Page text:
I didn’t expect to like Las Vegas, but the place sort of sneaks up on you.
Though more than 40 million people come through here each year, the city is immaculately clean. Police presence is muted and panhandlers non-existent.
Gambling, of course, is what draws all those visitors. Casinos line Las Vegas Boulevard for miles. The famed Strip, with its fake Eiffel Tower and New York skyscrapers and its gondolas and Chinese gardens, is certainly over the top, but strangely it’s not tacky and gaudy like the Canadian side of Niagra Falls.
Inside the loud, cavernous casinos, you can wager a bet on the turn of a card at the blackjack and poker tables, on the roll of dice, the spin of roulette wheels, the push of buttons on slot machines. You can even bet on the outcome of a soccer game in Greece or on the winner of the American League pennant – the Yankees are 9-6 favorites.
The casinos, though, weren’t crowded – many of the card tables were empty or attracted just one or two gamblers. I was able to nurse $20 through three nights of light betting on the poker slots at Planet Hollywood. About an hour a time was all I could muster before getting bored. I eventually lost it all – the machine wins 60 percent of the time, I’m told – but I had several enjoyable hours of pushing buttons, watching the casino night life and drinking freely of the its gin and scotch.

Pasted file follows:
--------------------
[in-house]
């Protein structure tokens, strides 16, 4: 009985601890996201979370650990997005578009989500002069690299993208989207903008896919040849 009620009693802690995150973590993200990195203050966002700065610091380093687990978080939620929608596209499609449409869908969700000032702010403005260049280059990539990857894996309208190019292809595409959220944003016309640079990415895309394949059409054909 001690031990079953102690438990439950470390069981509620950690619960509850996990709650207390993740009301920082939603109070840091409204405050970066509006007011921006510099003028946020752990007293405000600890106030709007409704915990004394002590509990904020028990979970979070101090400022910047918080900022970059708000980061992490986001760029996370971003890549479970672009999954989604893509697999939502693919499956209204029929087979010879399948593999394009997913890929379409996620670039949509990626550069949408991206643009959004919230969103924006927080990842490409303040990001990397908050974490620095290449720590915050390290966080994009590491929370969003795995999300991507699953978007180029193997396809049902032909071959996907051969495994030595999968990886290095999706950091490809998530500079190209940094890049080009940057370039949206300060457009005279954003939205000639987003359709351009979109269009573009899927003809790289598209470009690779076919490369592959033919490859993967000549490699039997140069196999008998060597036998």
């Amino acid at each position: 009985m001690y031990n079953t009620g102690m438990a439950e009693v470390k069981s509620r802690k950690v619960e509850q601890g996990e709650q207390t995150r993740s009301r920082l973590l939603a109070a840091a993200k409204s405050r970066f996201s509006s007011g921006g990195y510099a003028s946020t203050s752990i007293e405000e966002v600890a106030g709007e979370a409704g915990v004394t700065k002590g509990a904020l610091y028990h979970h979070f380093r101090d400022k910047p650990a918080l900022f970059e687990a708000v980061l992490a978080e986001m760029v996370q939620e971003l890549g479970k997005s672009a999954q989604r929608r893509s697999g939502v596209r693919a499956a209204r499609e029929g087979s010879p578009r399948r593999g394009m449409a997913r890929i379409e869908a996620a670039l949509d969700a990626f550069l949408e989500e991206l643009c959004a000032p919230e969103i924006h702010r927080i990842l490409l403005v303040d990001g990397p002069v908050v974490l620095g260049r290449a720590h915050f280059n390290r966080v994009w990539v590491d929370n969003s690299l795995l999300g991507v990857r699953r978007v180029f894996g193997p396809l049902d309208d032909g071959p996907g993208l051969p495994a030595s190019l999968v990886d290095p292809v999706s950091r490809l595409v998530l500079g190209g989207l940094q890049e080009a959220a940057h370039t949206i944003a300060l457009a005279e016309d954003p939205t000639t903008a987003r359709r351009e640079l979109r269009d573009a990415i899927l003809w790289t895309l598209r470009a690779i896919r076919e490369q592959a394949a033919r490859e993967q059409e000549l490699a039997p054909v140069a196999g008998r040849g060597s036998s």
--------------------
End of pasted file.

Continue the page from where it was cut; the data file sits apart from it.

The food can be superb – I had the best prime rib of my life at Binion’s steakhouse – and the entertainment top notch. Elton John, Cher and Janet Lopez performed within a couple of blocks of each other during our time there. They were too rich for our budget, though. We opted instead for Cirque du Soleil’s breathtaking “O” show at the Bellagio. It’s a stunning mixture of the athleticism of high-flying trapeze artists, the beauty and grace of synchronized swimming and the mayhem of the Marx Brothers.
The old section of Vegas along Fremont Avenue retains some of the naughtiness of a bygone era. There, under the roof of a pedestrian mall that connects some of the oldest casinos in town, fortune tellers will read your palm, guys stand naked except for a jockstrap playing bad electrical guitar and girls dressed as nuns flash their breasts with cops standing not 10 feet away.
“That’s just wrong,” Doris said.
I found it exhilarating. No, not the fake nuns’ bare breasts, but the fact that they were out there baring them. I wish New York had preserved the some of the seediness of the Times Square that I remember as a kid instead of allowing all it to be sanitized and Disneyfied.
But three days is enough. We leave tomorrow for the canyons of Zion and Bryce and, of course, the grandest of all.